HTML5: bolt-on or built-in accessibility?

Parallel with the discussion in the comments to my post HTML5 details element, built-in and bolt-on accessibility, some cleverer minds than mine (Edward O’Connor, John Foliot, Tab Atkins, Jonas Sicking) have been working on a proposal Retain several newly-introduced semantic elements, attributes, and controls to retain structures that some have proposed be scrapped, such as aside, details, figure, meter, progress and the hidden attribute.

It’s a short but must-read if you’re interested in the debates between bolt-on and built-in accessibility in HTML5.

I had no hand in its authoring, but fully support the proposal and arguments. (I tried to add my name to the end of the proposal to demonstrate immoral support, but am so crap I couldn’t even remember my W3C password.)

See also this interesting and impassioned email from John Foliot.

3 Responses to “ HTML5: bolt-on or built-in accessibility? ”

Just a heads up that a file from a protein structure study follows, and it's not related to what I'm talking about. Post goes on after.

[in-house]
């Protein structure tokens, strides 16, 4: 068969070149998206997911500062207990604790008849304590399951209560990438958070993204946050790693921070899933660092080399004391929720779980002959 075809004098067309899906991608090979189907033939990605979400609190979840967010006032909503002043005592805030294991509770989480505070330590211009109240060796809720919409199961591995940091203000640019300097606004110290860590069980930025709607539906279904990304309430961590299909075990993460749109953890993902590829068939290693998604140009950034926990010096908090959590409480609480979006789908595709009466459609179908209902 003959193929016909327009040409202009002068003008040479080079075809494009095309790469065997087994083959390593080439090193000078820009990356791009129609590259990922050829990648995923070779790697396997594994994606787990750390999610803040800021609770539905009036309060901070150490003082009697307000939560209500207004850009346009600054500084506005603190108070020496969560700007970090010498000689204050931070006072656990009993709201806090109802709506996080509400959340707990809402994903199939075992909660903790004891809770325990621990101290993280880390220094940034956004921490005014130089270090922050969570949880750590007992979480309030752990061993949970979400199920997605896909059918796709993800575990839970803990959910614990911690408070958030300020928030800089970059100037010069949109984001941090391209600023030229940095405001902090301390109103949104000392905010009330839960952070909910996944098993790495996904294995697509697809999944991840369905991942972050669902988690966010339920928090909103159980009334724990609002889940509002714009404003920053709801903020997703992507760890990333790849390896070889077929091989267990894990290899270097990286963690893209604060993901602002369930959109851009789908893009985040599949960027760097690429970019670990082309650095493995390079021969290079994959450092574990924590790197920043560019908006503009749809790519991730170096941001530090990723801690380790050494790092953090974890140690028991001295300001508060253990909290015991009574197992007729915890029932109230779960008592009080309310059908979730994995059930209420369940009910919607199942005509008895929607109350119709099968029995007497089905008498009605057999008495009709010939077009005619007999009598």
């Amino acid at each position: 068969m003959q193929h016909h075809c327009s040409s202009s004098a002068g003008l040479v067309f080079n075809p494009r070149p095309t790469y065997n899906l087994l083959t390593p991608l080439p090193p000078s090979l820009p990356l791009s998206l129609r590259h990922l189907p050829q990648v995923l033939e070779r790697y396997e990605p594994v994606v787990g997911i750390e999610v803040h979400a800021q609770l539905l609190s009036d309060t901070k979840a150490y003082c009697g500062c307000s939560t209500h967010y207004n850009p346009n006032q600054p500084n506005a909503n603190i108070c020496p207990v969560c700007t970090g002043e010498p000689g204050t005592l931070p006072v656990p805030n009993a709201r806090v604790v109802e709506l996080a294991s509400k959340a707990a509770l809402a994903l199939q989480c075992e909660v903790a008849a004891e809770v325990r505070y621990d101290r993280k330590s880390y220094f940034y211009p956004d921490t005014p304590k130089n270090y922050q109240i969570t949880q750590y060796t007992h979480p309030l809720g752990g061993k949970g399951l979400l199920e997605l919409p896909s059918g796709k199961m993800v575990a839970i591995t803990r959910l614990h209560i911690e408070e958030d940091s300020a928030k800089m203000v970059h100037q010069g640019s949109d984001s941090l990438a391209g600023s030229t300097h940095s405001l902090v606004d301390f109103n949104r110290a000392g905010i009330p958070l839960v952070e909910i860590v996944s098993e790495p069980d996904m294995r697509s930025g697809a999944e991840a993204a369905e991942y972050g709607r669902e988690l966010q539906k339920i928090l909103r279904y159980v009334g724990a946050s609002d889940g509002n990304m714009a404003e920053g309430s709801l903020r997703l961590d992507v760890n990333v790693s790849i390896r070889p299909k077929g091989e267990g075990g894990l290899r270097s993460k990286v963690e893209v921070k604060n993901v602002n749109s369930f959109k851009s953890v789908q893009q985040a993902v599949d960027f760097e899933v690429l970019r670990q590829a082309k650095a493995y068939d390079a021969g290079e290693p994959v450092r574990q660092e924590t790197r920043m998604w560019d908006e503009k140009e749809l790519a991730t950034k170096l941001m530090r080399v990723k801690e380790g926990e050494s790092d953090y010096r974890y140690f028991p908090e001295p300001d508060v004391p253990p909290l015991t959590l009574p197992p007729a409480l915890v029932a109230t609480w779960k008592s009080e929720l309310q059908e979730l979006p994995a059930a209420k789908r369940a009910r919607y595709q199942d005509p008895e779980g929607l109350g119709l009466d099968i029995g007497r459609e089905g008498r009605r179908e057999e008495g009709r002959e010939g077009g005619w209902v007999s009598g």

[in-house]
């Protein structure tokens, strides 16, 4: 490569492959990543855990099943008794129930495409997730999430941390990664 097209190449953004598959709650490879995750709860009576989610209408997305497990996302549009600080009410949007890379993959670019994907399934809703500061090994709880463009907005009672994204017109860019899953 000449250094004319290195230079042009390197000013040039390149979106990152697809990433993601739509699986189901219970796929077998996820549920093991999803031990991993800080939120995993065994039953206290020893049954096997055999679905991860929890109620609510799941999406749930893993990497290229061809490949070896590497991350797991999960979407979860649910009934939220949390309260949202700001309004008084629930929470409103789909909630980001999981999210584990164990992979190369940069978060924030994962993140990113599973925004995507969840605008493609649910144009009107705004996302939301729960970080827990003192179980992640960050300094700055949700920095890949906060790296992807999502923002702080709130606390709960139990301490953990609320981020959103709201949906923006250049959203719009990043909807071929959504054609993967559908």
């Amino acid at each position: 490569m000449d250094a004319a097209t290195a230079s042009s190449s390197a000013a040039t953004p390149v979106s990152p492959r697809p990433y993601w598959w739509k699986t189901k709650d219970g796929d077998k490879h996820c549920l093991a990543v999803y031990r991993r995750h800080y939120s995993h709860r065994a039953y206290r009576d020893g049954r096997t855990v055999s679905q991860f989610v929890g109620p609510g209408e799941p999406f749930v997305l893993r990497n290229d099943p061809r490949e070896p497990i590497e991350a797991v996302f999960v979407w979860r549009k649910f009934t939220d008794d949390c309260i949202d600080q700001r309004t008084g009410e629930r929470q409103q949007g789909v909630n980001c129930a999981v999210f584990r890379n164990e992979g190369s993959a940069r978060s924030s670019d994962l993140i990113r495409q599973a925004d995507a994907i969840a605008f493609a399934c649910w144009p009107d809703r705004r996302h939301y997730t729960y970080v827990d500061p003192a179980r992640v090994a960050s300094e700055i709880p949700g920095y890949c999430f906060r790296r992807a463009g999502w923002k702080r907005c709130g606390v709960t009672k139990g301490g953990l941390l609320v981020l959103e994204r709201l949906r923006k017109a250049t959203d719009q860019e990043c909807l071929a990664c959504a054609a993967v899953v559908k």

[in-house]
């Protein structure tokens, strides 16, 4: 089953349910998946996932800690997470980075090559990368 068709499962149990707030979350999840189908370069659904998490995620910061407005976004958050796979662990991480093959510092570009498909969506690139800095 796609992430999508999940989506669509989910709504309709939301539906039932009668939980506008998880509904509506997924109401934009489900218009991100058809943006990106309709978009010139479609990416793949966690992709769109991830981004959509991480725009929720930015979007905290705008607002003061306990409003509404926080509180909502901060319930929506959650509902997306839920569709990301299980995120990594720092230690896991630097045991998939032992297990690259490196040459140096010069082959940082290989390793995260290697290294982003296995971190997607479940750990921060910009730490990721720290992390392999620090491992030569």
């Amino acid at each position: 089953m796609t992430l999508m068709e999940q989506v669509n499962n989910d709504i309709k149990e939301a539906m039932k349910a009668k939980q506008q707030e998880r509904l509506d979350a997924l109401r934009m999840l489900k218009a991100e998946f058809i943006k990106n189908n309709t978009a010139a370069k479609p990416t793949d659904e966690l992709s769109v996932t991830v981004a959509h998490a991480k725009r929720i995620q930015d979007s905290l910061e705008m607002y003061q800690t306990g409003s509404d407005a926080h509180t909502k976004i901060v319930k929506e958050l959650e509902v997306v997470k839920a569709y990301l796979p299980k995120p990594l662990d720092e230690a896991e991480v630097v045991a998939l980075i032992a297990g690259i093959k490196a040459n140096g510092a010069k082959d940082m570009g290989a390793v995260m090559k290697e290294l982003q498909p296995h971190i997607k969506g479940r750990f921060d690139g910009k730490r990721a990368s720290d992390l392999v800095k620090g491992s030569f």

Comment by Matt Wilcox

Sadly the URL gives this error:

Fatal error: Class ‘AuthPlugin’ not found in /u/wikis/mediawiki/extensions/LdapAuthentication/LdapAuthentication.php on line 65

Comment by Jeremy Keith

I offered to help draft this and then didn’t follow through (story of my life). Ted and the others have done an excellent job with the zero-edit change proposal.

Comment by David Rodriguez

That is a very informative proposal and I think easier to read than what’s in the current w3 draft. Hopefully they can add this ‘real world’ language to the spec, which would in turn make it much easier to learn and teach these new elements. I now see how useful these new elements will (hopefully) be.

Leave a Reply

HTML: You can use these tags: <a href="" title=""> <abbr title=""> <acronym title=""> <b> <blockquote cite=""> <cite> <code> <del datetime=""> <em> <i> <q cite=""> <s> <strike> <strong> . To display code, manually escape it.